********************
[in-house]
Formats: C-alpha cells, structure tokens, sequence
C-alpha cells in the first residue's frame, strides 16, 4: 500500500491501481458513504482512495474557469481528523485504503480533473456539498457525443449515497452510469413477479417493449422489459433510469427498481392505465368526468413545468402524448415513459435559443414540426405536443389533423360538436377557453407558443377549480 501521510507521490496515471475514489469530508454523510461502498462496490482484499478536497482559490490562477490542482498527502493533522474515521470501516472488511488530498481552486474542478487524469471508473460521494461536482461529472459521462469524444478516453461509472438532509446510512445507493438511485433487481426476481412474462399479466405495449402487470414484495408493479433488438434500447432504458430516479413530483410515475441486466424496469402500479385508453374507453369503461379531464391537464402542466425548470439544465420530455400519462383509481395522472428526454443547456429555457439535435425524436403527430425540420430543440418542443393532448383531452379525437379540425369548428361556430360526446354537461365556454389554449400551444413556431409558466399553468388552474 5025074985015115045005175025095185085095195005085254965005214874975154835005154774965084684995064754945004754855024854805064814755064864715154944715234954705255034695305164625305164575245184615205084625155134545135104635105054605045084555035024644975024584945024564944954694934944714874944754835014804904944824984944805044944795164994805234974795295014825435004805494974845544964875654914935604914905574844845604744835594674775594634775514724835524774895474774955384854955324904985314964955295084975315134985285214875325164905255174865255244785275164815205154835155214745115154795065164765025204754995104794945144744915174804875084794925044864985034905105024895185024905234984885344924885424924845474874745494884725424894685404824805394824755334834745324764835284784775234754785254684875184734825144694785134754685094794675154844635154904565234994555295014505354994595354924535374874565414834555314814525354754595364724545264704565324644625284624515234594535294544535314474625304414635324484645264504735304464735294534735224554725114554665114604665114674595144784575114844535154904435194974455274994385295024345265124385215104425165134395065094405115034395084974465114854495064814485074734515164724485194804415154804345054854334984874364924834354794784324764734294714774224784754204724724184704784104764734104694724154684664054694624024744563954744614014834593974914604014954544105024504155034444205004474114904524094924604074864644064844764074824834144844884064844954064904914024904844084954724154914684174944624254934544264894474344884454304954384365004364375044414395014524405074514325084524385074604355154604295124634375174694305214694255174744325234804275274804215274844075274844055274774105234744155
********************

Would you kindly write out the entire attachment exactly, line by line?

[in-house]
Formats: C-alpha cells, structure tokens, sequence
C-alpha cells in the first residue's frame, strides 16, 4: 500500500491501481458513504482512495474557469481528523485504503480533473456539498457525443449515497452510469413477479417493449422489459433510469427498481392505465368526468413545468402524448415513459435559443414540426405536443389533423360538436377557453407558443377549480 501521510507521490496515471475514489469530508454523510461502498462496490482484499478536497482559490490562477490542482498527502493533522474515521470501516472488511488530498481552486474542478487524469471508473460521494461536482461529472459521462469524444478516453461509472438532509446510512445507493438511485433487481426476481412474462399479466405495449402487470414484495408493479433488438434500447432504458430516479413530483410515475441486466424496469402500479385508453374507453369503461379531464391537464402542466425548470439544465420530455400519462383509481395522472428526454443547456429555457439535435425524436403527430425540420430543440418542443393532448383531452379525437379540425369548428361556430360526446354537461365556454389554449400551444413556431409558466399553468388552474 5025074985015115045005175025095185085095195005085254965005214874975154835005154774965084684995064754945004754855024854805064814755064864715154944715234954705255034695305164625305164575245184615205084625155134545135104635105054605045084555035024644975024584945024564944954694934944714874944754835014804904944824984944805044944795164994805234974795295014825435004805494974845544964875654914935604914905574844845604744835594674775594634775514724835524774895474774955384854955324904985314964955295084975315134985285214875325164905255174865255244785275164815205154835155214745115154795065164765025204754995104794945144744915174804875084794925044864985034905105024895185024905234984885344924885424924845474874745494884725424894685404824805394824755334834745324764835284784775234754785254684875184734825144694785134754685094794675154844635154904565234994555295014505354994595354924535374874565414834555314814525354754595364724545264704565324644625284624515234594535294544535314474625304414635324484645264504735304464735294534735224554725114554665114604665114674595144784575114844535154904435194974455274994385295024345265124385215104425165134395065094405115034395084974465114854495064814485074734515164724485194804415154804345054854334984874364924834354794784324764734294714774224784754204724724184704784104764734104694724154684664054694624024744563954744614014834593974914604014954544105024504155034444205004474114904524094924604074864644064844764074824834144844884064844954064904914024904844084954724154914684174944624254934544264894474344884454304954384365004364375044414395014524405074514325084524385074604355154604295124634375174694305214694255174744325234804275274804215274844075274844055274774105234744155